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Reasonable Doubt: No Dependents or a Spouse? You Can Do What You Want With Your Will
From NOW Magazine's Reasonable Doubt column: At what point, if ever, is one free to dispose of property as one sees fit, without being obliged to support children or spouses who we feel are undeserving? The Ontario Court of Appeal recently addressed this issue in the decision of Spence v. B.M.O. Trust Company, 2016 ONCA 196. The facts were controversial.
A spouseless father died, leaving all of his property divided between one of his two daughters and her sons. The will expressly excluded his second daughter on the basis that she had not had a relationship with him for many years. The will appeared without controversy – as a general principle, an individual has no obligation under Ontario law to leave any portion of his or her estate to an adult, financially independent child. However, controversy arose when the excluded daughter moved to set aside the will and brought a support claim on behalf of her son, a minor and grandson of the deceased. BMO Trust, the Estate Trustee (the executor) filed a defence.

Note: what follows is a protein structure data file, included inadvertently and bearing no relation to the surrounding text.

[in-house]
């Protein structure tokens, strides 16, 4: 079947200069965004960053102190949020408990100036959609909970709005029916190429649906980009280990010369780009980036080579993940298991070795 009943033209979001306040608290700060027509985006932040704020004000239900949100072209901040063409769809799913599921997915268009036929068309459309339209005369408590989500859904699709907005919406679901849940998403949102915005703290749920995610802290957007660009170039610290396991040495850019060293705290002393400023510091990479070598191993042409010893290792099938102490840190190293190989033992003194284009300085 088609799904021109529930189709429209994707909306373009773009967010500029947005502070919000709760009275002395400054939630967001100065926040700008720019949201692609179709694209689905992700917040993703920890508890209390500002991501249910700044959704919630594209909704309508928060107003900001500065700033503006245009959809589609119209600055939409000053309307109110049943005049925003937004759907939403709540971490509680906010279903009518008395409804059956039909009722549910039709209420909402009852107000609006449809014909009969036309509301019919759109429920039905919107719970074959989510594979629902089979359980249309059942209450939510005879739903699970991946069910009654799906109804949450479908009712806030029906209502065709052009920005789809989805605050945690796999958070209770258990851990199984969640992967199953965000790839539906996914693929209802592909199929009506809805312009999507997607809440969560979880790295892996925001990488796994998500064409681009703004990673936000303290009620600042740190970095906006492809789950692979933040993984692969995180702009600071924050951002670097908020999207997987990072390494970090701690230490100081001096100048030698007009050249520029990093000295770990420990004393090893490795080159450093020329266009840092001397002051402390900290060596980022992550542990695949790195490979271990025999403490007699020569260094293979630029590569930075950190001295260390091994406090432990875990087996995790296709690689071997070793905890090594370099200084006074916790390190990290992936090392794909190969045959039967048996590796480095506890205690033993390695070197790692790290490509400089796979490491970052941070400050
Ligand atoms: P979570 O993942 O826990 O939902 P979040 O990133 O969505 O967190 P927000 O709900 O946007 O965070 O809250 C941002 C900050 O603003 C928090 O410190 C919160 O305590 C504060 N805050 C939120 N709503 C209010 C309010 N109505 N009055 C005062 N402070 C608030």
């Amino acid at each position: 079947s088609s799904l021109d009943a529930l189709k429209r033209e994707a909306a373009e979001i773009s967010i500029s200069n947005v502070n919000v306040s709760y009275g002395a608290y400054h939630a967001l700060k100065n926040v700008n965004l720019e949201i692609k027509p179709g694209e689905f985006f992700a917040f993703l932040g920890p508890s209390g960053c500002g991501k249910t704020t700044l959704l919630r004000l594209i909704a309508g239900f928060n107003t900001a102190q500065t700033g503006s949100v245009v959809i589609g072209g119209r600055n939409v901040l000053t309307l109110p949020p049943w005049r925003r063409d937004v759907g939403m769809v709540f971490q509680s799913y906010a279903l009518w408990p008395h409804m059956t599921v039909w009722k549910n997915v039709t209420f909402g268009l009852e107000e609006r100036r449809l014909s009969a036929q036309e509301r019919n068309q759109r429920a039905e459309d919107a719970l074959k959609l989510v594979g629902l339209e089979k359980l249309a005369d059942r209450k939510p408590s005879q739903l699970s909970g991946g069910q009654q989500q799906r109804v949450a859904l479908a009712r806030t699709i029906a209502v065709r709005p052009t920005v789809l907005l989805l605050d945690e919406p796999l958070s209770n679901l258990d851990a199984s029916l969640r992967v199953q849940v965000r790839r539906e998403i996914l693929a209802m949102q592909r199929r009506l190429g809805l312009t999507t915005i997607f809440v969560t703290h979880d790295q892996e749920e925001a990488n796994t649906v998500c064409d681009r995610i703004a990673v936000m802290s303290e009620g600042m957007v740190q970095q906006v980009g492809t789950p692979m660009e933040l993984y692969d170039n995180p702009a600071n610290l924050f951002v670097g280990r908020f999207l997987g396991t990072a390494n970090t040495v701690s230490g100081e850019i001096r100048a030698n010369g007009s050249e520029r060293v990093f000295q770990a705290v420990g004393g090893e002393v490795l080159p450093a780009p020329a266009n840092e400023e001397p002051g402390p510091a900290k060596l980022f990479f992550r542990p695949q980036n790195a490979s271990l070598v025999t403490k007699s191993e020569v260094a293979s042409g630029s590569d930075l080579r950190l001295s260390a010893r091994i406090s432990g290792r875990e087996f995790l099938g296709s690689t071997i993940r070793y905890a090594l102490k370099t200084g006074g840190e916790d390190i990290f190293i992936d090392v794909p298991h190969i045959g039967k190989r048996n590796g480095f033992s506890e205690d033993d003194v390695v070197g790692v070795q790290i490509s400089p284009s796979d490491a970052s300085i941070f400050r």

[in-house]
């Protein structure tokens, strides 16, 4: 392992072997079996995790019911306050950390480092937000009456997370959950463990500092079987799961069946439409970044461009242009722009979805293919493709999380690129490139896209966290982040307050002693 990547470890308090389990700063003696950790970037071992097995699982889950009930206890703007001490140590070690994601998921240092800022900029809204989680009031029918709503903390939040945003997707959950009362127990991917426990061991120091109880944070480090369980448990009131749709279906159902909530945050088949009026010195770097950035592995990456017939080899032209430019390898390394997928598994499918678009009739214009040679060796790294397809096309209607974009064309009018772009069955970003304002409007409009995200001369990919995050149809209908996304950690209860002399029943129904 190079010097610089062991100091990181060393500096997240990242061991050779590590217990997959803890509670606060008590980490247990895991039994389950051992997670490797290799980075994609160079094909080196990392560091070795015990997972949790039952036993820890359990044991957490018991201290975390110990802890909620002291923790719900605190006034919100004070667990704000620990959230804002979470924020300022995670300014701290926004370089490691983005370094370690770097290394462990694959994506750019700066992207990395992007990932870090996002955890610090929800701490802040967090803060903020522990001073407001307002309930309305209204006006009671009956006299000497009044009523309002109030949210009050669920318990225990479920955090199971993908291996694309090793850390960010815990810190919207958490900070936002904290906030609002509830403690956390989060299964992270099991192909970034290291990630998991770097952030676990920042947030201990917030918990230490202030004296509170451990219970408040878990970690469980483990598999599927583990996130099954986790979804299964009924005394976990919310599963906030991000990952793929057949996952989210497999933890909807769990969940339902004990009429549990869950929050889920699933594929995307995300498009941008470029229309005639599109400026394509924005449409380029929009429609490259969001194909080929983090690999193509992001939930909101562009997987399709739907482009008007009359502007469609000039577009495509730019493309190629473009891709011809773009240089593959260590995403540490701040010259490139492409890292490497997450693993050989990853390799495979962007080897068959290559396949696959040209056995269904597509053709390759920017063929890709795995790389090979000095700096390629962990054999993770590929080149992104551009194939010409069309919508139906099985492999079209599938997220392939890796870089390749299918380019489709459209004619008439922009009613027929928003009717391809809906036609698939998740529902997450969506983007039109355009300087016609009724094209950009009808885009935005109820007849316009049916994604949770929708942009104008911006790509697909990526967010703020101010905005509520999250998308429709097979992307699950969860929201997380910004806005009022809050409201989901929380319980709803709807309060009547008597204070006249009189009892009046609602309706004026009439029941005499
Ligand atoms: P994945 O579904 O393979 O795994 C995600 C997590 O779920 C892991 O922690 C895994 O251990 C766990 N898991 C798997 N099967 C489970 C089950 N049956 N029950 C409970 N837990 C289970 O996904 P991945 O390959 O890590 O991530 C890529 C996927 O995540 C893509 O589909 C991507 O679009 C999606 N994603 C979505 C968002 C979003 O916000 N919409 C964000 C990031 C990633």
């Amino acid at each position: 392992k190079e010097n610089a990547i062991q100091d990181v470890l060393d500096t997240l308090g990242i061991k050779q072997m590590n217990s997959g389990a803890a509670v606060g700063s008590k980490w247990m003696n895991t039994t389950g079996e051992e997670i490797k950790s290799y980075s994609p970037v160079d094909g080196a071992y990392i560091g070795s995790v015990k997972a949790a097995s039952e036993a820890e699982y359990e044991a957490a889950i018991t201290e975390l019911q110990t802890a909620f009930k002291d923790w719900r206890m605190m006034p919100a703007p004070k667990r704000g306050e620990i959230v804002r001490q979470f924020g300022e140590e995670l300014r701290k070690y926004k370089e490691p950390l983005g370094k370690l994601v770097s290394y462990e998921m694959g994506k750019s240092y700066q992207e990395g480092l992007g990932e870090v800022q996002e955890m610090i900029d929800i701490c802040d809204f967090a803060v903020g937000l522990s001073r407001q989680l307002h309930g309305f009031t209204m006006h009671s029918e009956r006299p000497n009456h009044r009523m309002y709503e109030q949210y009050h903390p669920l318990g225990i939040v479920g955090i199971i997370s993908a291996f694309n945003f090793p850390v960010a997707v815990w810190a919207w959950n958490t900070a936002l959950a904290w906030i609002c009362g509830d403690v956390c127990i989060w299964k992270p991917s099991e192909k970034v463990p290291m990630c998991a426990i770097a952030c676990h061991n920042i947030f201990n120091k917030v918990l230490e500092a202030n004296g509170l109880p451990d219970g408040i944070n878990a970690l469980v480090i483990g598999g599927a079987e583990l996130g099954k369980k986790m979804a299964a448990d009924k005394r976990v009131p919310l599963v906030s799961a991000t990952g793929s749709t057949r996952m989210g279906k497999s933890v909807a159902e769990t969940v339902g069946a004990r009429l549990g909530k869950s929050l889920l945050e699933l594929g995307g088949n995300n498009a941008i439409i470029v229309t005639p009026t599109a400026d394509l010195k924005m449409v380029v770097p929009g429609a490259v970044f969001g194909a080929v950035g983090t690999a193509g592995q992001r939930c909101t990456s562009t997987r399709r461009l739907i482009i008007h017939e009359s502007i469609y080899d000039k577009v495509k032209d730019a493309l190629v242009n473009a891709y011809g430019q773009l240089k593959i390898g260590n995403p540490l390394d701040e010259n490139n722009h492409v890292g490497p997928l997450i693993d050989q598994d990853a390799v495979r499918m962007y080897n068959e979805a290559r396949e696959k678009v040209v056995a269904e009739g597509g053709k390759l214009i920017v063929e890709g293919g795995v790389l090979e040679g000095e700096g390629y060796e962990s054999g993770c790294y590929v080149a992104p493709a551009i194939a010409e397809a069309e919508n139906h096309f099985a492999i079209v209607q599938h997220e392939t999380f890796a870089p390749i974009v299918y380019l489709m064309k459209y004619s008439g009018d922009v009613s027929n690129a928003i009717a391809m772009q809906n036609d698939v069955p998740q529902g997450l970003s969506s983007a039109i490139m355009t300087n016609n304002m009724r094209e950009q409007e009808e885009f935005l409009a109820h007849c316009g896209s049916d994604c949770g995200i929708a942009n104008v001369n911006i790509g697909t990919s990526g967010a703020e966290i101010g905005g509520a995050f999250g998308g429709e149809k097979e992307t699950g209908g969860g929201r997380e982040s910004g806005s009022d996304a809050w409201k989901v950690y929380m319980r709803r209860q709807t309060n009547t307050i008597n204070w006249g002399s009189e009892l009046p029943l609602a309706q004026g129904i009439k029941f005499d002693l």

According to the excluded daughter, the reason she was estranged from her father, who was black, was because she had a child with a white partner. Prior to that, she had had a close relationship with her father and had been raised by him in Canada, unlike her sister who had been raised by their mother in England. The sister in England had very little to do with their father during his life but, unlike the excluded daughter, had her children with a black man. At the Superior Court level, the court struck down the daughter’s claim that her son was entitled support from his deceased grandfather on the basis that he wasn’t financially dependent on his grandfather at the time of his death. However, the court struck down the will on the basis that it contravened public policy by discriminating against the daughter for having had a bi-racial child. BMO appealed that decision.
The Court of Appeal struck down the lower court ruling and upheld the will. In doing so, the court indicated that it was upholding the principle that an individual is entitled, where they have no dependents, to dispose of their property as they see fit. While the deceased may well have been racist, it wasn’t apparent on the face of the will. The court, as a general principle, is not to look behind the will in an attempt to determine a deceased person’s motives.